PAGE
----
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Purple Gold


#1

How in the ding dang do you make purple gold? I know (from
literature) that it is made from aluminum and 24k HOWEVER
everytime I try to mix it, it “freezes” up and after that happens
it is impossible (from my perspective) to remelt it without
totally ruining it. Parts of my “freeze dried” mess do have a
beautiful purple color . This is how I’ve been trying it:
in a brand new clean crucible, not using any flux I first heat
the aluminum gently (not concentrating the flame on the metal)
and when it starts to melt I add the gold but when the gold
starts to melt it just hits the aluminum and goes hard. I am
using an oxygen and acetylene torch. I have heard that purple
gold can’t be worked normally but does anyone know what CAN be
done with it? I have also on rare occasions seen blue, real nice
blue color gold, I believe it is alloyed with Iron and I’m pretty
sure that you would need some high tech equipment for that. But
for the moment I would like to at least get a nice mix on the
purple gold and whatever form it is I’m sure I can make something
with it, even if its just “sculpturing”. Thanks in advance.

Richard Laspada
Westtxn@worldnet.att.net


#2

How in the ding dang do you make purple gold? I know (from
literature) that it is made from aluminum and 24k HOWEVER
everytime I try to mix it, it “freezes” up and after that happens
it is impossible (from my perspective) to remelt it without
totally ruining it. Parts of my “freeze dried” mess do have a
beautiful purple color . This is how I’ve been trying it:
in a brand new clean crucible, not using any flux I first heat
the aluminum gently (not concentrating the flame on the metal)
and when it starts to melt I add the gold but when the gold
starts to melt it just hits the aluminum and goes hard. I am
using an oxygen and acetylene torch. I have heard that purple
gold can’t be worked normally but does anyone know what CAN be
done with it? I have also on rare occasions seen blue, real nice
blue color gold, I believe it is alloyed with Iron and I’m pretty
sure that you would need some high tech equipment for that. But
for the moment I would like to at least get a nice mix on the
purple gold and whatever form it is I’m sure I can make something
with it, even if its just “sculpturing”. Thanks in advance.

Richard Laspada
Westtxn@worldnet.att.net


#3

The aluminum has a lower melting point than the fine gold. Try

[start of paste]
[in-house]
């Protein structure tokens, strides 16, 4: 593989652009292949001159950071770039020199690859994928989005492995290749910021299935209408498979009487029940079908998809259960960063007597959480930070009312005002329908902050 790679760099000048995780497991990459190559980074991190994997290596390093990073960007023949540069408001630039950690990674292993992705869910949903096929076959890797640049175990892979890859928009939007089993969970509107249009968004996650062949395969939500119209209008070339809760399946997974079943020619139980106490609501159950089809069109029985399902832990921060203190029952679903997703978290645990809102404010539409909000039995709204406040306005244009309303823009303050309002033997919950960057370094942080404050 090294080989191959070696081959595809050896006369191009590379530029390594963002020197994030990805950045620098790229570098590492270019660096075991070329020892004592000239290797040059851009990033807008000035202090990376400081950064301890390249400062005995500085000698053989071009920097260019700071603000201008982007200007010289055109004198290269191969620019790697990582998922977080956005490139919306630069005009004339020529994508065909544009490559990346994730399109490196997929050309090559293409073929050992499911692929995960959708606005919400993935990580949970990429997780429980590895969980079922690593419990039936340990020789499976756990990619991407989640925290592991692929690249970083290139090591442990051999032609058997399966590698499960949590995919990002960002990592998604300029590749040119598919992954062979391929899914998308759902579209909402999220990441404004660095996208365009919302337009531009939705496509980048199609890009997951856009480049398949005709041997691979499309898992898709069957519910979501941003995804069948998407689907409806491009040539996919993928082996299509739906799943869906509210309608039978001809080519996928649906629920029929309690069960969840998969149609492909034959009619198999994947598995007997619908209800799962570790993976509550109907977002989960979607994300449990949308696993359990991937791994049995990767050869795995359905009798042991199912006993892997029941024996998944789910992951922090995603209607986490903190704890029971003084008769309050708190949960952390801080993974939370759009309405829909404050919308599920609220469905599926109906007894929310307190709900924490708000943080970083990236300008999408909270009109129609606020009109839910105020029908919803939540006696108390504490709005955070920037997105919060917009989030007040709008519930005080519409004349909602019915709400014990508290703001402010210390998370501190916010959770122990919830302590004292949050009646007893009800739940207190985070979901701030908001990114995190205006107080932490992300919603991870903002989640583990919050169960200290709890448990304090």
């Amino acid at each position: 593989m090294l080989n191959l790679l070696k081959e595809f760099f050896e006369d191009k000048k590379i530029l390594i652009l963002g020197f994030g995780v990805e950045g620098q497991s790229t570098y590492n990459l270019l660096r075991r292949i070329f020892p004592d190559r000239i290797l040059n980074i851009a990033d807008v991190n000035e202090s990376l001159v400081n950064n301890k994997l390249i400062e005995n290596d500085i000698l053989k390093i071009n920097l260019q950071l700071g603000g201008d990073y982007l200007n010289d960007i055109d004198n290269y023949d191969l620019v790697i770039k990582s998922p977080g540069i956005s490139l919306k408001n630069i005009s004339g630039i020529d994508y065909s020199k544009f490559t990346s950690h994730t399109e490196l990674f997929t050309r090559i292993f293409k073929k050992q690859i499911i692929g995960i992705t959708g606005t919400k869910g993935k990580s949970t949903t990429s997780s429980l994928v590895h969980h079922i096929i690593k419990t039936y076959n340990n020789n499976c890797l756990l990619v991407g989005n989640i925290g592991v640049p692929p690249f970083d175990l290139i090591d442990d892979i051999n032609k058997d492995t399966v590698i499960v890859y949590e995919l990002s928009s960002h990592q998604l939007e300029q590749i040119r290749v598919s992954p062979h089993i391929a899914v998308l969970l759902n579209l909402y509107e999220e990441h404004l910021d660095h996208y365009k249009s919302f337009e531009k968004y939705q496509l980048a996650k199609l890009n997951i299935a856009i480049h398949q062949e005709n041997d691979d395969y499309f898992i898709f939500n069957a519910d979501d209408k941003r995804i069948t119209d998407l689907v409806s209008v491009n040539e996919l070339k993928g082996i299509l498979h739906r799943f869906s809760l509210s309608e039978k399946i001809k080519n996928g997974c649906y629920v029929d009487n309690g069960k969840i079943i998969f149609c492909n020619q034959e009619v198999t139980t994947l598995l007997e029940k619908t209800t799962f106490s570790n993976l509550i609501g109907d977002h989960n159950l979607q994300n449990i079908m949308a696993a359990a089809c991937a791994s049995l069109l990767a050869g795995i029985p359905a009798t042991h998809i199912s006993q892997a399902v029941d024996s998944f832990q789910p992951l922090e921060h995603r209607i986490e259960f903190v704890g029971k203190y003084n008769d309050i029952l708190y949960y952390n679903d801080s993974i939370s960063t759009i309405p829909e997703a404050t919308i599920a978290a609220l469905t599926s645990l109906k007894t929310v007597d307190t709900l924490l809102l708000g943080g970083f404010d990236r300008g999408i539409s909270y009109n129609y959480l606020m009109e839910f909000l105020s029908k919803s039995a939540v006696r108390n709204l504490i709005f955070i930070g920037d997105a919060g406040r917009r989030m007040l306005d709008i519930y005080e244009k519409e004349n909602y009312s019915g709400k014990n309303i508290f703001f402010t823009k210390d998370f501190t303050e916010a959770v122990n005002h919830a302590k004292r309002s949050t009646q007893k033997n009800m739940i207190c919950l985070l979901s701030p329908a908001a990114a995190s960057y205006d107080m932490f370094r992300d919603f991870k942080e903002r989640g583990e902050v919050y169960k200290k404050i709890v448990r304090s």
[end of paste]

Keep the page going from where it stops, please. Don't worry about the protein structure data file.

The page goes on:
dissolving the aluminum into the melted gold. The mix is pretty
specific too- 18-19 karat 75-80% gold by weight. Acetylene has a
very high heat transfer rate, propane or natural gas would
probably be better for this alloy.

Rick Hamilton
Richard D. Hamilton, Jr
http://rick-hamilton.com
@rick_hamilton


#4

Hi all,

Ok , there was this thread a while back about blue gold.

Anyway, There’s this company in South Africa, called Mintec. They
had an article a month or so ago in SA Jeweller, about a mix of
alimimium and fine gold-- to 18k.t-- and there was a picture of
it in facetted form.

I ordered it from them and they made me a button, about 10mm or
so in diameter. It is a nice colour, sort of looks like purple
Haematite. It’s got a sort of amythist-ish colour in incadecent
light, and a cooler colour in neon light .( my opinion) The
colour is pure all the way through.

It cost me ±R100/ gram.(16US) I carved it into a flower with an
emerald inlay. It drills with Tungsten-carbide bits, but as with
everything, diamond bits work best. I used Silicone rubber wheels
to finish up to rouge, and after it was rouged up it came to a
brilliant polish.

When you work it it can make small chips, so a soft touch is
wanted. The powder that comes off looks and feels like that
eyeshadow stuff that my girlfriend uses.

I didn’t heat it up, in fact, I treated like a Tourmaline, in
all aspects, since this was a brand new material for me, and
maybe it had inherited tourmalines Bad Moods, as they
sometimes have. It didn’t. It works like soft opal and from my
experience I would put it at ± 4 on the Mohs scale.